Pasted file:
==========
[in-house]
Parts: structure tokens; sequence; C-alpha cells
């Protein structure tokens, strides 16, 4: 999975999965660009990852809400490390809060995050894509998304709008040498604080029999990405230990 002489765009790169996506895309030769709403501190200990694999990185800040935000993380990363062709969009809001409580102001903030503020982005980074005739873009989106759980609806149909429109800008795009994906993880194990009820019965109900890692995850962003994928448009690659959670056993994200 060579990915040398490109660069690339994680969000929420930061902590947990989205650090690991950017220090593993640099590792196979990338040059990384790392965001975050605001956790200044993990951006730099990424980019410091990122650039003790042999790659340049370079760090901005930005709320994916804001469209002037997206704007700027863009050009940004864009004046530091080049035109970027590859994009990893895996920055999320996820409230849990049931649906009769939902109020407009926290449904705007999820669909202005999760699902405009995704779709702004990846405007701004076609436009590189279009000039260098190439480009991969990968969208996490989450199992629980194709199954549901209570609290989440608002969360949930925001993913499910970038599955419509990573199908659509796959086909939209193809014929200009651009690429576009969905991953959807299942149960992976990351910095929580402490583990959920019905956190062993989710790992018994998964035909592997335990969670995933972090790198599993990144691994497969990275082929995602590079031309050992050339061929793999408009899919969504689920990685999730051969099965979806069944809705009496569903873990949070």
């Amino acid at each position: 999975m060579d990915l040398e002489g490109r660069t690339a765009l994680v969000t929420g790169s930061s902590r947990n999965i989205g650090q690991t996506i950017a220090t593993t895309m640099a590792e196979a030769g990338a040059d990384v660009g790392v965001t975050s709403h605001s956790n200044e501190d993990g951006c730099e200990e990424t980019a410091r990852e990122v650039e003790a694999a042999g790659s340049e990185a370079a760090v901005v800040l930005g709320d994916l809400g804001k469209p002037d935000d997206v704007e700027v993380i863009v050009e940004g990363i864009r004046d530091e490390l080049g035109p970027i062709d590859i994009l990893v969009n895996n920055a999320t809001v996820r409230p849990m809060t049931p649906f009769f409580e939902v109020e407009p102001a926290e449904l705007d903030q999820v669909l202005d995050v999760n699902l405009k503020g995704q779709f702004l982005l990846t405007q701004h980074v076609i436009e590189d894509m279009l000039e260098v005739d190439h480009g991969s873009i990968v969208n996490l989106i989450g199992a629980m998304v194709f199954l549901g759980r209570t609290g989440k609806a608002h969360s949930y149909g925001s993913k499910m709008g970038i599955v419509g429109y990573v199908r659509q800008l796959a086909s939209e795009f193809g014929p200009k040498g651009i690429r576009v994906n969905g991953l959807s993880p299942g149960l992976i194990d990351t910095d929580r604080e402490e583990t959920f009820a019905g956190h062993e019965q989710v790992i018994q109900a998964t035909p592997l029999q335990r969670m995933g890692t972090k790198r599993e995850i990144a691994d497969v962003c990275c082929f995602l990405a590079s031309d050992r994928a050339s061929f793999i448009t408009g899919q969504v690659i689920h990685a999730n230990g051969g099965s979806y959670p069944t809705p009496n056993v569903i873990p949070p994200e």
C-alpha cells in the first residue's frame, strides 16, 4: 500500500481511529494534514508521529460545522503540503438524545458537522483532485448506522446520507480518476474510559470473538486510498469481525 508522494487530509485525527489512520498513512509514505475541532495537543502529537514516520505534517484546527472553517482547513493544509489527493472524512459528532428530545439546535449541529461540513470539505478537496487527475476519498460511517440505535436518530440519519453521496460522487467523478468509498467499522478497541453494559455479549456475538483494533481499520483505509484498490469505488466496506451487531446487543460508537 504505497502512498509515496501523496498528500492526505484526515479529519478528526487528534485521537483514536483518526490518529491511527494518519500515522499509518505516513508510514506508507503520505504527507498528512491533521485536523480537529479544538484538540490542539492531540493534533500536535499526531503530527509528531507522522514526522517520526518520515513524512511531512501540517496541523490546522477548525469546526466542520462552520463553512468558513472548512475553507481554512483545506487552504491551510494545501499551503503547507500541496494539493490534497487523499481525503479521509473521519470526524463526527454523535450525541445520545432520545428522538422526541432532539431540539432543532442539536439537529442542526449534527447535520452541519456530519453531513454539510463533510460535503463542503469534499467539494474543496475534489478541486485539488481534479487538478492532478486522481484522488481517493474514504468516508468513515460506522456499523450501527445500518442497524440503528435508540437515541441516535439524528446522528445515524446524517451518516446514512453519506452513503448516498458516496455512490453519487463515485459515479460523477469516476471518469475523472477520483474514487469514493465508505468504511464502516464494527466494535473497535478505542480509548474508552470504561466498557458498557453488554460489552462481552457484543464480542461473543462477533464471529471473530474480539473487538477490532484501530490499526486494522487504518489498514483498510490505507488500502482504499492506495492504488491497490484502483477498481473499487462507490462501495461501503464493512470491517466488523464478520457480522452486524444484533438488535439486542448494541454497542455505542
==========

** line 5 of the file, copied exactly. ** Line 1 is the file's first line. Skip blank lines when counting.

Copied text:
C-alpha cells in the first residue's frame, strides 16, 4: 500500500481511529494534514508521529460545522503540503438524545458537522483532485448506522446520507480518476474510559470473538486510498469481525 508522494487530509485525527489512520498513512509514505475541532495537543502529537514516520505534517484546527472553517482547513493544509489527493472524512459528532428530545439546535449541529461540513470539505478537496487527475476519498460511517440505535436518530440519519453521496460522487467523478468509498467499522478497541453494559455479549456475538483494533481499520483505509484498490469505488466496506451487531446487543460508537 504505497502512498509515496501523496498528500492526505484526515479529519478528526487528534485521537483514536483518526490518529491511527494518519500515522499509518505516513508510514506508507503520505504527507498528512491533521485536523480537529479544538484538540490542539492531540493534533500536535499526531503530527509528531507522522514526522517520526518520515513524512511531512501540517496541523490546522477548525469546526466542520462552520463553512468558513472548512475553507481554512483545506487552504491551510494545501499551503503547507500541496494539493490534497487523499481525503479521509473521519470526524463526527454523535450525541445520545432520545428522538422526541432532539431540539432543532442539536439537529442542526449534527447535520452541519456530519453531513454539510463533510460535503463542503469534499467539494474543496475534489478541486485539488481534479487538478492532478486522481484522488481517493474514504468516508468513515460506522456499523450501527445500518442497524440503528435508540437515541441516535439524528446522528445515524446524517451518516446514512453519506452513503448516498458516496455512490453519487463515485459515479460523477469516476471518469475523472477520483474514487469514493465508505468504511464502516464494527466494535473497535478505542480509548474508552470504561466498557458498557453488554460489552462481552457484543464480542461473543462477533464471529471473530474480539473487538477490532484501530490499526486494522487504518489498514483498510490505507488500502482504499492506495492504488491497490484502483477498481473499487462507490462501495461501503464493512470491517466488523464478520457480522452486524444484533438488535439486542448494541454497542455505542